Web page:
Morgan Motor Company is one of those classic old companies that hasn’t been gobbled up by a conglomerate and has survived well over 100 years producing sports cars that are quite niche in style but has an enthusiastic following the world over.
Henry Morgan founded the company in 1910 after studying engineering and working for Great Western Railways in the UK within their design office. He had started his connection with cars in 1906 as a motor dealer in Malvern, Worcestershire selling Wolseleys and Darracqs. He bought a Peugeot engine and set about building a single seater three wheeler for his own use. He called it the “Runabout” and after many offers, decided to build some. He showcased them at a motor show in 1910 and received 30 orders but realised that people wanted a two-seater as well.
So he started building three wheelers in Malvern and raced them in competition as a way of marketing. He used several types of engines most notably from JA Prestwich (known as JAP) and Dorman. These cars were known as cyclecars and were popular because they weren’t taxed like bigger cars. Many manufacturers started out by using bicycle or motorcycle technology to create cars that were cheaper due to no tax and great fuel economy.
The Morgan cars were typically V-twins, sharing components with motorcycles however they had two wheels at the front either side of the engine. The F Series from the 1930s used a Ford sidevalve engine that started 80 years of collaboration – today’s Morgan’s use the Ford Duratec engine, similar to the one found in Mazda, Lincoln and Ford cars.
By the mid 1930s Morgan was also building 4 wheeled versions called the 4/4 (standing for 4 wheels, 4 cylinders). This car was very popular and started to surpass the 3 wheelers such that by 1952, the F series 3 wheeler was discontinued and the 4/4 was enhanced with better designed bodywork – in fact the same style that exists today!
The 4/4 was joined by the Plus 4 with a 2 litre Standard engine in 1950 and this continued for many years with Triumph, Rover and Coventry Climax engines. In fact by the early 1990s it had also used FIAT engines as well! This period is of importance to me: my parents had a Morgan in the late 1950s (prior to the family coming along).
In 1968, Morgan shoehorned in a Rover V8 and the Plus 8 was born. It followed the trend of the Sunbeam Alpine/Tiger, AC Ace/Cobra and TVR Griffith by using a smaller engined sports car as the donor and putting in a motor with lots more power!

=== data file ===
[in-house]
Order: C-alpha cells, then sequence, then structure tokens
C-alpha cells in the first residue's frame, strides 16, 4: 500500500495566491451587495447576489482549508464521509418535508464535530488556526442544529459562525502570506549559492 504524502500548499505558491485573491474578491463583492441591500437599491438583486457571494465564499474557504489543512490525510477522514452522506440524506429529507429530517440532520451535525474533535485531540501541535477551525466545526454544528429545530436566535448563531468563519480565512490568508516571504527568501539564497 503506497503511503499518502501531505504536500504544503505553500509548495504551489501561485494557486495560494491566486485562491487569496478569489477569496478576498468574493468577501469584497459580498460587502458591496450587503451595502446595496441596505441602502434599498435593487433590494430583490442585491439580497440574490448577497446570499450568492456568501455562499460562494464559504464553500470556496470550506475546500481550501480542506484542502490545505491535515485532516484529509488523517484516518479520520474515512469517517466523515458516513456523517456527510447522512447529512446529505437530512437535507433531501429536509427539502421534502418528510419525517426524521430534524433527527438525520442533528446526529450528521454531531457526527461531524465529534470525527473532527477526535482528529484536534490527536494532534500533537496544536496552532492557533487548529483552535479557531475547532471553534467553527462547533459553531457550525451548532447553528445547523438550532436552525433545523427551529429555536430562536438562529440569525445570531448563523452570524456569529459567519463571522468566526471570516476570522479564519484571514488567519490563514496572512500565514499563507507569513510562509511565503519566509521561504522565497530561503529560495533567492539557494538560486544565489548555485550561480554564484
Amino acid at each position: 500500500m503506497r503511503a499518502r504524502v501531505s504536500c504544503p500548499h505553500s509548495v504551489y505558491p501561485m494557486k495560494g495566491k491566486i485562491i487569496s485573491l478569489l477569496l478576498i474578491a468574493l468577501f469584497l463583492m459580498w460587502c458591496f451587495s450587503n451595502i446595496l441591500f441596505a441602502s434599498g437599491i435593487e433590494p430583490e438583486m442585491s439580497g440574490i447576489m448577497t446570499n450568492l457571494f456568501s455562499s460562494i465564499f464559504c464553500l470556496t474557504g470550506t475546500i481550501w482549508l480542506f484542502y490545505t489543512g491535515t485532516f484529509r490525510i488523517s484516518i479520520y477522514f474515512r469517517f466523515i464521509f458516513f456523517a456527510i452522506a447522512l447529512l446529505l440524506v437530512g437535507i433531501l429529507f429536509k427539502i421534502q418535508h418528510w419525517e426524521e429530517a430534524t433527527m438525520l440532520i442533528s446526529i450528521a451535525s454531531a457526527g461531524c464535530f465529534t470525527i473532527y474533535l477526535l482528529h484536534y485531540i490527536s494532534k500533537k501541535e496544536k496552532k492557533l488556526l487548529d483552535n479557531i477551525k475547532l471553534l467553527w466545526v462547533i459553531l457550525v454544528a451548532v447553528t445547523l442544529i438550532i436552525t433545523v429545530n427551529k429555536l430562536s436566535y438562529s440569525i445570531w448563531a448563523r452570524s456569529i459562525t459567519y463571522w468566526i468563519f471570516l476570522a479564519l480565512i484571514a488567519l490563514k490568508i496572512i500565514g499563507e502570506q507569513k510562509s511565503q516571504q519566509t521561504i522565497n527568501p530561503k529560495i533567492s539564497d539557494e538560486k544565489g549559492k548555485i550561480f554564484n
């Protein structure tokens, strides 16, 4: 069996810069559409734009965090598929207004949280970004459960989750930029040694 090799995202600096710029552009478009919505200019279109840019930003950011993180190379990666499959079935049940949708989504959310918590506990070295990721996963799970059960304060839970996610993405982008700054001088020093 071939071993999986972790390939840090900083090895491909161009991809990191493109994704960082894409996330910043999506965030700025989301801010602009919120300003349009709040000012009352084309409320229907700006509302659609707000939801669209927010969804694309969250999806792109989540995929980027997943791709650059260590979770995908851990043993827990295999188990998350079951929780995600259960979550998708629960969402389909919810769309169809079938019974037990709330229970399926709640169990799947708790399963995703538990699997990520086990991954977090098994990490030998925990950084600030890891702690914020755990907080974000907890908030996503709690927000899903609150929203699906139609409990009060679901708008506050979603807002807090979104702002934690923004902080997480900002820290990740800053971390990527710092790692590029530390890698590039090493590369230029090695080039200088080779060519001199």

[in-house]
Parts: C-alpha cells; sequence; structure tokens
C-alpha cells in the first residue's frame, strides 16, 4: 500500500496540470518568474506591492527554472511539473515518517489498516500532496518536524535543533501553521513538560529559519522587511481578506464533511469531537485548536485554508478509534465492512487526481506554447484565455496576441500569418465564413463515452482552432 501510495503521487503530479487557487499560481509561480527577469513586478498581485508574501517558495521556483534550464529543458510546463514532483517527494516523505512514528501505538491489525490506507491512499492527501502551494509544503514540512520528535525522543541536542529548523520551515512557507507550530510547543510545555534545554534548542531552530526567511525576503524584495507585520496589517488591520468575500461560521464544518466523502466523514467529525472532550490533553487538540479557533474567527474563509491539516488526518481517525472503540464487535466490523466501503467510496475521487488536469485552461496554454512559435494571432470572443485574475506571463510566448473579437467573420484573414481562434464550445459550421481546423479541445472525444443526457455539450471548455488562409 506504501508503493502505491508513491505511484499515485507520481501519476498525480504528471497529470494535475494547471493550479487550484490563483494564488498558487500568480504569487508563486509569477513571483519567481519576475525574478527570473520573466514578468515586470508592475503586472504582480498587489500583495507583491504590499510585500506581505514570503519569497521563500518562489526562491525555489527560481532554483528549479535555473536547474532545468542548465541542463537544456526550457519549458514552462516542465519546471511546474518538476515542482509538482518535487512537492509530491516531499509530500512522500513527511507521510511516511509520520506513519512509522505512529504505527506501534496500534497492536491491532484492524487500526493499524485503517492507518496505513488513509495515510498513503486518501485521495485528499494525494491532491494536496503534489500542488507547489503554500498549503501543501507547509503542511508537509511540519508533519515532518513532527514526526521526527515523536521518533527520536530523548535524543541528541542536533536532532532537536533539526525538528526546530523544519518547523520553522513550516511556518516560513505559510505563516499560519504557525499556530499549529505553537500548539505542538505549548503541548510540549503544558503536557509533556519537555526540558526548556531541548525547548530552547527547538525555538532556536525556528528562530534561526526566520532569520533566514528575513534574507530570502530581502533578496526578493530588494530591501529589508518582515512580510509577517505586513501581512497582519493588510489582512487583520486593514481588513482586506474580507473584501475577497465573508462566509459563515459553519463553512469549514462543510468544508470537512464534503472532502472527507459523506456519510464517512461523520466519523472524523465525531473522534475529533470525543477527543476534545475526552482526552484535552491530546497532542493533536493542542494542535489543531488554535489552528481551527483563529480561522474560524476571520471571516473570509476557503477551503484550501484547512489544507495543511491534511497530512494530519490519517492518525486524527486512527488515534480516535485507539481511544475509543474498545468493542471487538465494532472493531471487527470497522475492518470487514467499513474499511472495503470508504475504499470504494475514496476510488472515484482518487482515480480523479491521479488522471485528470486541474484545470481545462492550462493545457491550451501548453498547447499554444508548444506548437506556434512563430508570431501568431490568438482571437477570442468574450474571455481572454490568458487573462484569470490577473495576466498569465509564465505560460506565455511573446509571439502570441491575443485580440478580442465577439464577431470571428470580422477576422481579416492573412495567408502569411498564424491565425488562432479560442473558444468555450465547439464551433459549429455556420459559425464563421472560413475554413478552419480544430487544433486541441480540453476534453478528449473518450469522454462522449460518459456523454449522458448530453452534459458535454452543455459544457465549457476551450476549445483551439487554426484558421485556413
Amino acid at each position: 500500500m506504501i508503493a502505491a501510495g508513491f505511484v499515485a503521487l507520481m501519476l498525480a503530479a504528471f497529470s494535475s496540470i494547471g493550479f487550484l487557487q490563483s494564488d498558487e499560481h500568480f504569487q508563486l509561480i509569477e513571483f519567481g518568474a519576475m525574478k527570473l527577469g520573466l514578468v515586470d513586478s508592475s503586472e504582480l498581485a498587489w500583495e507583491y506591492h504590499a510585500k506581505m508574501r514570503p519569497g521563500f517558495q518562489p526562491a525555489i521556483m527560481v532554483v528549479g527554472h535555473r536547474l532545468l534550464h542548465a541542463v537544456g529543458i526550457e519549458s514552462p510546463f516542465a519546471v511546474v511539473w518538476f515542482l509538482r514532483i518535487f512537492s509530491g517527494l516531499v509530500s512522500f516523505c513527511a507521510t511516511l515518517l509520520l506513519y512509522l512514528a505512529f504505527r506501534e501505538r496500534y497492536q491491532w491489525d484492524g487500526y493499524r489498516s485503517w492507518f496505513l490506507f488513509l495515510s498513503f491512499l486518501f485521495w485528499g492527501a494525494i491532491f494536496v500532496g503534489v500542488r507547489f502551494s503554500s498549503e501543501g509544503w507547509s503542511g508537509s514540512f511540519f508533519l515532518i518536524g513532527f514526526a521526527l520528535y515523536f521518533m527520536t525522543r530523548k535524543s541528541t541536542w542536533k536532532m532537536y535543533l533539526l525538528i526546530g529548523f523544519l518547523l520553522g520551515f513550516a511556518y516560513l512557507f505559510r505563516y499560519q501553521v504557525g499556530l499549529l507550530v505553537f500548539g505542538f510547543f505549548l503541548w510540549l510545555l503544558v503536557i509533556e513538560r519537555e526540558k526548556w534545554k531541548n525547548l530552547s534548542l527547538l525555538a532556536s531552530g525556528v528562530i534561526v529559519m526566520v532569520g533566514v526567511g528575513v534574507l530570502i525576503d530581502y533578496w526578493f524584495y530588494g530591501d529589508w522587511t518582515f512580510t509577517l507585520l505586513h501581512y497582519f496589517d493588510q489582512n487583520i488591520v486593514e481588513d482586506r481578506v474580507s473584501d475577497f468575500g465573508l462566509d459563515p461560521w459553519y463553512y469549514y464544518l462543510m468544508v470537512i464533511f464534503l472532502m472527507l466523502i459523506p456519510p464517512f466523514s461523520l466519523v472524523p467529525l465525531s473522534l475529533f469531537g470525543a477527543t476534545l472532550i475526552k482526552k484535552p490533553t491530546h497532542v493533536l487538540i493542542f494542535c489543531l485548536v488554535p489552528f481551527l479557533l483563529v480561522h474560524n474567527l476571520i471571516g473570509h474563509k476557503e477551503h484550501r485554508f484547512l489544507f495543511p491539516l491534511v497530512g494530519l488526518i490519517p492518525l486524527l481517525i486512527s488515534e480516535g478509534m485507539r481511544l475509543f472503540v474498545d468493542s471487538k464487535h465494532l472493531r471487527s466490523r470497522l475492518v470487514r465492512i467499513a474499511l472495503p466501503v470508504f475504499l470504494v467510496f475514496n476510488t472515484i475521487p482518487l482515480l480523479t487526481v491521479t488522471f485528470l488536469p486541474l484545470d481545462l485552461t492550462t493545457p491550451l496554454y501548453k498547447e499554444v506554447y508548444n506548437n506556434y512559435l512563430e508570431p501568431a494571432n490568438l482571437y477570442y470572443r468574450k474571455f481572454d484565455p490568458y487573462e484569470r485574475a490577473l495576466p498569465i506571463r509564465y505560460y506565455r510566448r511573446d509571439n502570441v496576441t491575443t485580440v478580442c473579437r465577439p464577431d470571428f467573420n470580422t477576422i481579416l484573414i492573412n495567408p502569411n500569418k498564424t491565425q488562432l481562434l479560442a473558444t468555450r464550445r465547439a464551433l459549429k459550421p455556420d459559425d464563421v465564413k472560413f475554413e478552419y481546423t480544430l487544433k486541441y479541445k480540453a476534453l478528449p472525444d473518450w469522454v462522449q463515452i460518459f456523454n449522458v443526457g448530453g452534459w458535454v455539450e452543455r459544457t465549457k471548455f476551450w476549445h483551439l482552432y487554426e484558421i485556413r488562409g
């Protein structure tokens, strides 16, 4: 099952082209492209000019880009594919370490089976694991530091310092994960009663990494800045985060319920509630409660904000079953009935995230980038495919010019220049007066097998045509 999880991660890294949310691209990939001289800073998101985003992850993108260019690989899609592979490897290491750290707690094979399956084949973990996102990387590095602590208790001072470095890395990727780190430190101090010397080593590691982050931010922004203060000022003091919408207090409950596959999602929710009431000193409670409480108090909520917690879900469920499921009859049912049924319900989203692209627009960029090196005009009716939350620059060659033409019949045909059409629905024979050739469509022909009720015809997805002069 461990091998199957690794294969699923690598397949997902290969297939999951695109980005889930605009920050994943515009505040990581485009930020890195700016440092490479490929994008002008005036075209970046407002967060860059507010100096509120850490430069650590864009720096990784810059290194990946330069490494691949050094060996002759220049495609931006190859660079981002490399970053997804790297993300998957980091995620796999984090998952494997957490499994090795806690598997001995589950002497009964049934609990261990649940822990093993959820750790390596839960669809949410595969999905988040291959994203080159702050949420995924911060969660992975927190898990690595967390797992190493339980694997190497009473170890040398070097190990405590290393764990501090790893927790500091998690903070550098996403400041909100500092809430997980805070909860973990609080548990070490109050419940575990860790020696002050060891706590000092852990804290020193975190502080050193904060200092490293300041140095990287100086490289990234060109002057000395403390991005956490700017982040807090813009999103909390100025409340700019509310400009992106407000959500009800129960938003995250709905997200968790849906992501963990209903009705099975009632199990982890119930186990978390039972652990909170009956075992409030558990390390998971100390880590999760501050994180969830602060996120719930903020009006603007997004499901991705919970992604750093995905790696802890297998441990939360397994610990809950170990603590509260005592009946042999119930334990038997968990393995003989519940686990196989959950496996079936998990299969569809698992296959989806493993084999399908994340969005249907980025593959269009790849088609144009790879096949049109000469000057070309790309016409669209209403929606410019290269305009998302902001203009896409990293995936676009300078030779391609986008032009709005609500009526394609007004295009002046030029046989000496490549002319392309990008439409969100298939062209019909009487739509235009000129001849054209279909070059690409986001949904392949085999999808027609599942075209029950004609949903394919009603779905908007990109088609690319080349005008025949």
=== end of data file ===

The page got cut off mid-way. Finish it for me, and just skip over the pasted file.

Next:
Although the Plus 8 has now gone, the 4/4 and Plus 4 are still true to the designs of the 1950s even though mechanically they use the most up to date equipment. In 2000, the Aero 8 was launched, the first new design since the 1950s and now fitted with a BMW V8. It still has styling cues from the past but is updated all round and with 370hp on tap with a lightweight body is also a throw back to the original concept of the Plus 8.
Another throwback was the re-introduction of the 3 wheeler: simply called the Morgan 3 Wheeler and utilising a motorcycle engine from the American S&S Cycle company. It is a V-twin 2 litre OHV motor putting out around 115hp and attached to a Mazda sourced 5 speed gearbox.
The factory still remains in Malvern pumping out approximately 25 cars a week and they have survived not only by selling a product that is constantly in demand, but they have not tried to diversify with engine development or other costly technology. By remaining true to the concept set up by Henry Morgan in 1909, they have used other companies’ engines, gearboxes etc which has reduced the cost of development. So while many of their peers have collapsed, they keep on going stronger than ever. Importantly, the company has also used Henry Morgan’s ideas in competition to help market their cars by racing in club championships all the way up to the famous Le Mans 24 Hour race.
The Morgan Motor Company was for decades a family run business. After Henry had died, his son Peter took the helm and he was succeeded in turn by his son, Charles. Unfortunately, in recent years, that family chain has been broken with Charles leaving the company – a new Chairman is on board and Morgan is still thriving!